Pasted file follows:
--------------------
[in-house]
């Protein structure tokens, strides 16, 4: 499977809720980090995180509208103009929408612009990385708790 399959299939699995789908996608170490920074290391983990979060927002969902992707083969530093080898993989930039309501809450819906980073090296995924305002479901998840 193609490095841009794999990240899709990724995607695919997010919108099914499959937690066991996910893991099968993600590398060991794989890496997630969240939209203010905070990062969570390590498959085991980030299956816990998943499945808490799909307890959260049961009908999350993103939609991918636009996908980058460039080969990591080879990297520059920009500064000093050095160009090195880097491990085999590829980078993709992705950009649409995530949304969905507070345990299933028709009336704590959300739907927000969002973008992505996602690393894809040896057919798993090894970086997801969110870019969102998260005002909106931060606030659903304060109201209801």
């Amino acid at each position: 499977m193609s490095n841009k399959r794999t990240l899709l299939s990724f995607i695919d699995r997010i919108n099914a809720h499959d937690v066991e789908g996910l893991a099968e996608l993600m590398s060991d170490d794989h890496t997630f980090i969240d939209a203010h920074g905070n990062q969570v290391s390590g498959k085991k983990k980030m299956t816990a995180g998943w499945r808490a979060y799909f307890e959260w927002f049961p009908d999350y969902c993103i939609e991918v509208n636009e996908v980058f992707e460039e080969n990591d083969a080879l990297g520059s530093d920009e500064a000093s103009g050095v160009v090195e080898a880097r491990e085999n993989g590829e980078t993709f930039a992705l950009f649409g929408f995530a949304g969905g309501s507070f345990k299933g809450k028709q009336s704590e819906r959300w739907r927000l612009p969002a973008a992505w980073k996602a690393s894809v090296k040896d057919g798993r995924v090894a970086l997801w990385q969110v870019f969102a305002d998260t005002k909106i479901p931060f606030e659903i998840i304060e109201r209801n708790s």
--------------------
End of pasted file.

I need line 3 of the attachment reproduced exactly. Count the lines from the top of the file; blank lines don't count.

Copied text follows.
């Amino acid at each position: 499977m193609s490095n841009k399959r794999t990240l899709l299939s990724f995607i695919d699995r997010i919108n099914a809720h499959d937690v066991e789908g996910l893991a099968e996608l993600m590398s060991d170490d794989h890496t997630f980090i969240d939209a203010h920074g905070n990062q969570v290391s390590g498959k085991k983990k980030m299956t816990a995180g998943w499945r808490a979060y799909f307890e959260w927002f049961p009908d999350y969902c993103i939609e991918v509208n636009e996908v980058f992707e460039e080969n990591d083969a080879l990297g520059s530093d920009e500064a000093s103009g050095v160009v090195e080898a880097r491990e085999n993989g590829e980078t993709f930039a992705l950009f649409g929408f995530a949304g969905g309501s507070f345990k299933g809450k028709q009336s704590e819906r959300w739907r927000l612009p969002a973008a992505w980073k996602a690393s894809v090296k040896d057919g798993r995924v090894a970086l997801w990385q969110v870019f969102a305002d998260t005002k909106i479901p931060f606030e659903i998840i304060e109201r209801n708790s």